You can notice these elemental qualities by observing nature. Spring brings showers and wind, inviting us to wake up to the season. The ground becomes heavy and moist, as plant sprouts prepare to make their debut from underground. Life is infused into nature’s rhythms.
Signs of Kapha ImbalanceIn Ayurveda, like qualities promote like qualities. Individuals who already have a predominant Kapha constitution may start to feel imbalanced during the spring. Vatas and Pittas are also more prone to Kapha imbalance in the spring.
Signs of excess Kapha may include:
- Cough and/or congestion
- Weight gain
How to Balance Kapha: Look WithinMost often, the answer to seasonal health is to look within. As the days lengthen and the air warms, you may notice that the heavy and calorie-dense foods of winter are no longer as appealing. If you tune in to your cravings, it is likely that you will naturally start to gravitate towards the light and fresh spring foods that provide just the anecdote to the season. This is your body following its natural circadian rhythm, or internal clock.
In order to balance the Kapha dosha, indulge in the crisp, fresh goodness that the earth is beginning to produce. Seek the flavor profiles of pungent, bitter, and astringent in order to balance the oily, heavy qualities of spring.
Recommended Spring FoodsTry these spring foods to recharge your diet this spring:
Greens: Dandelion, watercress, spinach, kale, cabbage. If you are able to find microgreens at a grocery store near you, these are especially nutritious and high in chlorophyll—a natural plant compound that helps to scrub and cleanse the intestinal walls.
- Fresh sprouts: Bean sprouts and alfalfa sprouts
- Spring vegetables: Turnips, radishes, asparagus, artichokes, Brussels sprouts, cauliflower, and peas. Lightly steam your vegetables for optimal digestibility.
- Lean protein: Beans, tofu, and eggs. Choose fish, turkey, and chicken in moderation.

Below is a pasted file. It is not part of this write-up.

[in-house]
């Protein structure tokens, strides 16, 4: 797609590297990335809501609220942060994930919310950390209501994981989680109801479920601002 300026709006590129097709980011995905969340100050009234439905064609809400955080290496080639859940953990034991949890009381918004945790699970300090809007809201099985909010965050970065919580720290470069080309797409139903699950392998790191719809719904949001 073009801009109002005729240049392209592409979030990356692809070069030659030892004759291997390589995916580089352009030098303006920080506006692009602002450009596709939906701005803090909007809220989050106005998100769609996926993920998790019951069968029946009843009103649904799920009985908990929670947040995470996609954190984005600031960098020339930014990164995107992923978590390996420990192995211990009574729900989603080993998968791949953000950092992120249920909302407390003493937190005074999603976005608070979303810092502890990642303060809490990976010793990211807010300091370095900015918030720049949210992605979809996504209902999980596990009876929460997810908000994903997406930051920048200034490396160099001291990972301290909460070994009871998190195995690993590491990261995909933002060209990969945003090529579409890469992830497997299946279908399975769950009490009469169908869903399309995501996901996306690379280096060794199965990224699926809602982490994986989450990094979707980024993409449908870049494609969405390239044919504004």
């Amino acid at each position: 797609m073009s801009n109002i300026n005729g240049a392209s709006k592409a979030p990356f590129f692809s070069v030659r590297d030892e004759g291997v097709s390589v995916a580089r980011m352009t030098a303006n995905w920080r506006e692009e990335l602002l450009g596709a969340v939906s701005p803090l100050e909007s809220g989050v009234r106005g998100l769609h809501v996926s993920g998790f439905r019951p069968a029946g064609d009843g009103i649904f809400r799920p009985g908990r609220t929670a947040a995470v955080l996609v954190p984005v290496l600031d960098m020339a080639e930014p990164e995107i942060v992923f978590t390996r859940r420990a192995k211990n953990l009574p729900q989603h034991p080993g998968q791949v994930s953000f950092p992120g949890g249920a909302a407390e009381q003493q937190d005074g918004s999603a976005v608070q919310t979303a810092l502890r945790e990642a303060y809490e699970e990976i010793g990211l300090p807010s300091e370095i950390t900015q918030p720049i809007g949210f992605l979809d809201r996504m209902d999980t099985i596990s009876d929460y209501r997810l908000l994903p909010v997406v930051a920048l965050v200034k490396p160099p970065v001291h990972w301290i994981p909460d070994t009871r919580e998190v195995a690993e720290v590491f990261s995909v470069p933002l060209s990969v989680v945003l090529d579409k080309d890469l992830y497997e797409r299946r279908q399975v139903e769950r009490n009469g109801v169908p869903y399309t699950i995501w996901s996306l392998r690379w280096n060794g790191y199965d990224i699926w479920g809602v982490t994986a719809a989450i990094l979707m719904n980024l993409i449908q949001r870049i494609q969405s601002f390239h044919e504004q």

- Heating spices: Cayenne pepper, red pepper flakes, black or white pepper, cumin, clove, and cinnamon
- Whole grains: Oats, corn, quinoa, barley (avoid barley if you’re gluten intolerant). Eat all grains sparingly, as traditionally most grains are not harvested until fall.
- Beans and legumes: Garbanzo, pinto, mung, lima, kidney beans, and lentils
- Astringent fruits: Apples, lemons, limes, berries, and cherries. Berries and cherries are especially beneficial in cleansing the lymph system, which aids the body in immunity, brain health, and digestion.
- Beverages: Room temperature or lukewarm water, and teas such as dandelion, ginger, and chai
- Sweeteners: Raw honey (in moderation)
Foods to AvoidReduce your intake of foods that are heavy or promote excess moisture, including:
- Dairy products (i.e., whole milk, cream, ice cream, pudding)
- Red meat
- Nuts/nut butters
- Fried foods
- Cooking oils and fats
Supportive Self-CareSupport your body’s natural tendency during this time to “clean house” and “lighten up” by incorporating nurturing rituals that complement a seasonal diet. Supportive self-care for spring includes the following:
- Start the day by drinking 8 oz. of lukewarm water, then continue to sip warm water throughout the day. This helps keep the body well-hydrated and provides a channel for toxins to be expelled.
- Perform abyhanga, or self-massage, just before you shower. Use a natural oil such as sunflower or sunflower oil.
- Use a tongue scraper each morning to remove accumulated ama, a toxic byproduct of digestion. This often appears as a white or brown film left on the tongue after a full night of resting and digesting.
- Incorporate vigorous, aerobic activity such as power walking or light jogging into your morning routine.
- Lighten up. Bring lightness to your spring season by incorporating play. Find time to dance to some music, chase your pets around the yard, or enjoy quality time with your friends and family.
*Editor’s Note: The information in this article is intended for your educational use only; does not necessarily reflect the opinions of the Chopra Center's Mind-Body Medical Group; and is not a substitute for professional medical advice, diagnosis, or treatment. Always seek the advice of your physician or other qualified health providers with any questions you may have regarding a medical condition and before undertaking any diet, supplement, fitness, or other health program.
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